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  • Writer's pictureKatie Rose

Should We Still Keep the 4th Commandment?

In my observation, there are few issues that Christians are more ignorant about than the biblical laws concerning Sabbath. I don't mean to use the word 'ignorant' in a derogatory way. They are not willfully ignorant, but they really don't know the facts of the matter.

So let's get four things straight.

First, the Sabbath, in the Old Testament law, was Saturday. The 4th Commandment was about Israel resting from physical labor and corporately focusing on their relationship with Yahweh. The law specifically stated that they were to work the other 6 days of the week (Sunday-Friday).

Second, the early church seems to have met daily, but they especially celebrated on Sunday because that was the day that Jesus rose from the dead. Of course, most of the early Christians were Jewish, so they continued to honor their cultural heritage by keeping the Saturday Sabbath as well (perhaps this was the invention of the 2 day weekend!).

Third, as the church became more and more Gentile in nature (no Sabbath tradition), Sunday became the main day of corporate worship. Simultaneously, because the church was becoming less and less Jewish in nature, Saturday Sabbath kept fading away.

Fourth, within a few centuries, the transition from Saturday to Sunday was so thorough, that many Christians just assumed that Sunday was the Sabbath Day referred to in the Old Testament. Because of this misconception, they applied some of the legal requirements of Sabbath (like 'do no work') to their Sunday practice.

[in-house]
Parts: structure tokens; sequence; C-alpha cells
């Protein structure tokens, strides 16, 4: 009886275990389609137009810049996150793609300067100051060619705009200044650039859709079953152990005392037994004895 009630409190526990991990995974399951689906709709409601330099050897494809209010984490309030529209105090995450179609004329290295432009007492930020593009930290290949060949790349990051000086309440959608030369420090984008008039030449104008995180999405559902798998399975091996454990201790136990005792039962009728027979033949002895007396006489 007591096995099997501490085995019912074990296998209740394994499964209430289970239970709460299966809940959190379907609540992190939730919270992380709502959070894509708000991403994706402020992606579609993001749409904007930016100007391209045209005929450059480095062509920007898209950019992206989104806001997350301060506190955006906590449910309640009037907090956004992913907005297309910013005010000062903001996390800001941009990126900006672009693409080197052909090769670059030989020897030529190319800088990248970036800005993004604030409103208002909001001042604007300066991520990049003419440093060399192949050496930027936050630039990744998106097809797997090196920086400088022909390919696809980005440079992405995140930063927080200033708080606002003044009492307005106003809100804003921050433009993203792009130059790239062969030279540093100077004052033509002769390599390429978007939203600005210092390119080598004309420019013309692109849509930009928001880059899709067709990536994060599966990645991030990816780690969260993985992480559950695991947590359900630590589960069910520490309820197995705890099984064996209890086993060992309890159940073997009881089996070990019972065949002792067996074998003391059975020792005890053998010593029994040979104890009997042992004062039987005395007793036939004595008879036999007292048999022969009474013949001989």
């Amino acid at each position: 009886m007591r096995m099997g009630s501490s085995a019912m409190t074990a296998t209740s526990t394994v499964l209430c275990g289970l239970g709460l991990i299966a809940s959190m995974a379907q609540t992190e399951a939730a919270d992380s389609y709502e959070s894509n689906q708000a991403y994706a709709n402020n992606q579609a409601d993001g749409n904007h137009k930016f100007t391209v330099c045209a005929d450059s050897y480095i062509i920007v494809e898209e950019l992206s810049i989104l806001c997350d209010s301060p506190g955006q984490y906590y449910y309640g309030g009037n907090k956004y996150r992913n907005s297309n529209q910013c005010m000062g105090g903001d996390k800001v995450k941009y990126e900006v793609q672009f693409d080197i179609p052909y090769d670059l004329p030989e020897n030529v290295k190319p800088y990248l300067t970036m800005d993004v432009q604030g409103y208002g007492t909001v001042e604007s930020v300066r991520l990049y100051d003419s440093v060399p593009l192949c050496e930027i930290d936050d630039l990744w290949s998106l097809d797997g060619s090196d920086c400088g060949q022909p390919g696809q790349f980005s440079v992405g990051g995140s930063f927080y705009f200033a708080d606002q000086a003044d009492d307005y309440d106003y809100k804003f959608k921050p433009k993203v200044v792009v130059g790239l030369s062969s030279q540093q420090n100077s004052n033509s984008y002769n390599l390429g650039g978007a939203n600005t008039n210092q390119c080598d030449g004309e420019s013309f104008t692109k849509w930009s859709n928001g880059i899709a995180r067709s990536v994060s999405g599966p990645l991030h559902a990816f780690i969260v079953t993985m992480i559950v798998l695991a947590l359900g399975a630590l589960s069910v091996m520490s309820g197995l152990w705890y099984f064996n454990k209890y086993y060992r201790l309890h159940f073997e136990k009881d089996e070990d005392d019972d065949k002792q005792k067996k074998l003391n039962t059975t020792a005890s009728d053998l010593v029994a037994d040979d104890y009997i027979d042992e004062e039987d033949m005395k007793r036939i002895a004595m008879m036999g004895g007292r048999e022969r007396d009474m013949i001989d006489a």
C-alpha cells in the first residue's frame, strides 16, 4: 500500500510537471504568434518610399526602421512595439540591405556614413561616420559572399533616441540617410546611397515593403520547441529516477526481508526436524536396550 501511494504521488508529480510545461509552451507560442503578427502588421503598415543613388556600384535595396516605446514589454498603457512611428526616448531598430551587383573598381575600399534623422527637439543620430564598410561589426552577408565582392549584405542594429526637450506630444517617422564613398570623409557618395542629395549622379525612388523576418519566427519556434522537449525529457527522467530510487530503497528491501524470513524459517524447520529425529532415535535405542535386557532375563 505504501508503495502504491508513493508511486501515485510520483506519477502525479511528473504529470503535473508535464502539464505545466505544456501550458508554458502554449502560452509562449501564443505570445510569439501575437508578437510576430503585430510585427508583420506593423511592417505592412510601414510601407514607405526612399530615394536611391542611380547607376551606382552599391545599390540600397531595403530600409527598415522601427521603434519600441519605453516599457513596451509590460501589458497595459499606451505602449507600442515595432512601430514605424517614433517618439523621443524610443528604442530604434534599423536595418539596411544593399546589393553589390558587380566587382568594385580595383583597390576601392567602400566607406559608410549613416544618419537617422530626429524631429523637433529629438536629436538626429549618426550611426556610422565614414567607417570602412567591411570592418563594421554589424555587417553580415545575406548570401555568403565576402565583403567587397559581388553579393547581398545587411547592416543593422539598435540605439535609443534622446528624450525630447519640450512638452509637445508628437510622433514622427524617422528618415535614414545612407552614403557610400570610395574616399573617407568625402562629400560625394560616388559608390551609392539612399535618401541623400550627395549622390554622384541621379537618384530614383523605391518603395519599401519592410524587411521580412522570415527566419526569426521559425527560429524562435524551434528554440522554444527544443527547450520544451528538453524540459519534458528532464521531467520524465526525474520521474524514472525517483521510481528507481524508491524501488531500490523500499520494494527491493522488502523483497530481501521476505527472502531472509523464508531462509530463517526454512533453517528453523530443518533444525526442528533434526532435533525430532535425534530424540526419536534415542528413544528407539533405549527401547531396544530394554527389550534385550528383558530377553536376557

In our time, this confusion continues. Many Christians today think that Sunday is the Sabbath and that they are legally bound by the 10 Commandments to do no work on that day. Indeed, they might even get upset when they see other Christians unnecessarily working on the Sabbath.

But the facts of the matter are this: The 4th Commandment was a ceremonial law that was fulfilled in Jesus (it no longer directly applies). In the New Covenant, every day is recognized as holy. We are commanded to come together for worship... and it makes sense to do that on the day Jesus rose from the dead... but there are no legalistic laws attached to Sunday worship.

That being said, the principle behind Sabbath law is important and enduring. It makes good, practical sense for Christians to make sure they have times of rest for their body and re-focusing for their soul. When and how this takes place in each believer's life is a matter of freedom.

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Unknown member
Dec 16, 2023

You are incorrect. God did not create the Sabbath for the Israelites/Jews. God created the Sabbath as the seventh day after the 6th day when he created man and woman in Genesis. There were no Israelites or Jews around at that time that is when God made the Sabbath day holy and to worship him on that day. So the first Sabbath day was with God Adam and Eve, who are not Jewish.


Unknown member
May 08, 2022

Another lame excuse to break God's commandments.

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